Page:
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Example Collaborative Practice Agreement Pharmacist

Pharmacists who want to develop a common practice agreement may need help knowing where to start. To support this process, a toolkit entitled „Advancing Team-Based Care through Collaborative Practice Agreements“ has been developed. The toolkit is a resource for pharmacists that they can use to develop and implement practical, cooperative agreements to promote team-based care. It offers a customizable template that can be used as a starting point for developing a collaborative practice agreement. For more information about CPA services and related services provided by pharmacists, see the following resources. In addition to the overview below, this resource contains links to the CPA Toolkit, a CPA summary webinar, additional resources for CSAs, and support for pharmacist services. Collaborative Practice Agreements (CPAs) create formal practical relationships between pharmacists and prescribing donors. CSOs can benefit from collaborative care by indicating the functions that are delegated to the pharmacist by the prescribing physician cooperating on the terms negotiated in the agreement, in addition to the pharmacist`s typical field of activity. This toolkit was developed by ChangeLab Solutions, the Centers for Disease Control and Prevention (CDC), the National Alliance of State Pharmacy Associations (NASPA) and the American Pharmacists Association (APhA) under a cooperation agreement with ChangeLab Solutions. A variety of patient care functions – such as initiating, modifying or stopping drug treatment – can be delegated to a pharmacist with a CPA.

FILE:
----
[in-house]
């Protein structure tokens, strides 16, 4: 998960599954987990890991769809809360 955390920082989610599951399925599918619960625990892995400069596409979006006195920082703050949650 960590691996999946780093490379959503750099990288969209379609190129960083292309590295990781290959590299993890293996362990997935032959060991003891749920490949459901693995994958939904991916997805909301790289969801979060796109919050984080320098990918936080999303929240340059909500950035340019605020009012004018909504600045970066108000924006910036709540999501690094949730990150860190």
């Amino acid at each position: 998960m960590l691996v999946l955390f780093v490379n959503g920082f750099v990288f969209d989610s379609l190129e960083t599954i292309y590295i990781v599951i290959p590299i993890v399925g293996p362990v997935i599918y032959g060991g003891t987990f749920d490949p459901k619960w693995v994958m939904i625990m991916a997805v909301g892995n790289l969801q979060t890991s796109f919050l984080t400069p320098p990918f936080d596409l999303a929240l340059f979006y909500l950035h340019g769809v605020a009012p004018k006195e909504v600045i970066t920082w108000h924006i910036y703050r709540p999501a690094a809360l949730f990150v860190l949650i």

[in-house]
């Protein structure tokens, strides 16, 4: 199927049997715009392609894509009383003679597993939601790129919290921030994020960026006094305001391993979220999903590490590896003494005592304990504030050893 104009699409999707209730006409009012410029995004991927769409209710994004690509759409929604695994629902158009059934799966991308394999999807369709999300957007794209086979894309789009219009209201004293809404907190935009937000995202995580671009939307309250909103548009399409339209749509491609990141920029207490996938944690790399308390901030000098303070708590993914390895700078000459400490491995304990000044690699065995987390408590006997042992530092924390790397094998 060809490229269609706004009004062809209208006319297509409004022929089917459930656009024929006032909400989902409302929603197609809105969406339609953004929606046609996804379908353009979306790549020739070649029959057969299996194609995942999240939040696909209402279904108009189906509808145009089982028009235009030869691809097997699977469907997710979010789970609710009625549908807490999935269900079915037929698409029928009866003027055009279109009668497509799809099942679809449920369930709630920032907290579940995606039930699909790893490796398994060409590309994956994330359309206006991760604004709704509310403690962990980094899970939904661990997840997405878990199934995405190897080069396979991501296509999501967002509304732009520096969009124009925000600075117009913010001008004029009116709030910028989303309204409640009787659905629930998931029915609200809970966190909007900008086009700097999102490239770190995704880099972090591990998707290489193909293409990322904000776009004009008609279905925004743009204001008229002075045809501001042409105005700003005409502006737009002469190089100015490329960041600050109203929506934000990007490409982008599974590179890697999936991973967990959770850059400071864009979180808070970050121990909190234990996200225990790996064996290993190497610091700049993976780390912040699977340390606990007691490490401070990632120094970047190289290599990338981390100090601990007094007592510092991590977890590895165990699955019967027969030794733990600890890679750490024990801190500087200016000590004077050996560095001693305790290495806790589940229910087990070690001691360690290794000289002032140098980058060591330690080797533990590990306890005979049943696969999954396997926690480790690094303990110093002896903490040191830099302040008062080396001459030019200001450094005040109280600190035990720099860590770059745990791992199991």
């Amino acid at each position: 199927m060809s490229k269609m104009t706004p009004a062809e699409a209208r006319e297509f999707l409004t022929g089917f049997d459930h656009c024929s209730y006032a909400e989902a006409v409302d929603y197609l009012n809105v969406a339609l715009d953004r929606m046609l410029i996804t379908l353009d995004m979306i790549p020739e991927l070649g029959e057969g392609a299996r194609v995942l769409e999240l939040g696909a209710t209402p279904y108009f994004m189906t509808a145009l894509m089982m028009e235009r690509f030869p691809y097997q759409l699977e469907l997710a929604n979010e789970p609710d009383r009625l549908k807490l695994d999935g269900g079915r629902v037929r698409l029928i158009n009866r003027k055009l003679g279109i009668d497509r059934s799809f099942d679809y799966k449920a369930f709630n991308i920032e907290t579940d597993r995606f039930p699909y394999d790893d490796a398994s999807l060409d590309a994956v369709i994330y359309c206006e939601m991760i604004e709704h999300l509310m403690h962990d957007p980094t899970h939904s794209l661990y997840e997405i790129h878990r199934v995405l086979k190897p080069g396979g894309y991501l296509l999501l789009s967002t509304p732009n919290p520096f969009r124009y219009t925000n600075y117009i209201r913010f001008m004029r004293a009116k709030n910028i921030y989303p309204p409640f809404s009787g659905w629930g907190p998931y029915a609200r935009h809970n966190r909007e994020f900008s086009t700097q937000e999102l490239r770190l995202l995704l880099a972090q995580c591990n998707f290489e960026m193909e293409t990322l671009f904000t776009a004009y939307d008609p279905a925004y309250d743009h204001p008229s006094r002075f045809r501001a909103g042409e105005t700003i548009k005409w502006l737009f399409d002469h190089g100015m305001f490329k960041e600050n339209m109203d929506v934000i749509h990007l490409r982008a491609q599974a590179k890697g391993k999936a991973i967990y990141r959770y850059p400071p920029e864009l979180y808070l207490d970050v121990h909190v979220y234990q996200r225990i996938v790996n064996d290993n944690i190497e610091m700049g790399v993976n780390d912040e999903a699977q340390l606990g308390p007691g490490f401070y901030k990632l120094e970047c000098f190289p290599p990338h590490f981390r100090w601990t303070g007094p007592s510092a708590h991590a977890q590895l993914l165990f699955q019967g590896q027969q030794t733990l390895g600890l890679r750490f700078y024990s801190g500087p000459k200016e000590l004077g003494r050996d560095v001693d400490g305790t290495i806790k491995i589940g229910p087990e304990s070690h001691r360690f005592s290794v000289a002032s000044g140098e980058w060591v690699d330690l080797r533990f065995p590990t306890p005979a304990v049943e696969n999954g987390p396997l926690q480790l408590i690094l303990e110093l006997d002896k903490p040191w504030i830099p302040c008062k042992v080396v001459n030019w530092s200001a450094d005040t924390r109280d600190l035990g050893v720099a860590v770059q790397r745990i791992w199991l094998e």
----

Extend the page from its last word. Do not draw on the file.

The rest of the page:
These functions can facilitate service delivery, such as ASAs are not a prerequisite for collaborative care, but they can improve the effectiveness and efficiency of collaborative care. If harnessed to their full potential, ASAs have the opportunity to improve access to care, expand services available to patients, increase the efficiency and coordination of care, and use pharmacists` medication skills to complement the skills and knowledge of other members of the health team. For example, CSOs can reduce the number of phone calls needed to authorize refills or change prescriptions so that each member of the health team can complement the skills and knowledge of other members, facilitate patient care more effectively, and improve patient outcomes. As a NASPA member, I can surround myself with smart, dedicated and passionate people who support public pharmacy associations. Naspa is simply the most valuable resource for the leaders of national pharmacy associations. Click here to access the pharmacist prescription resources page. . . .

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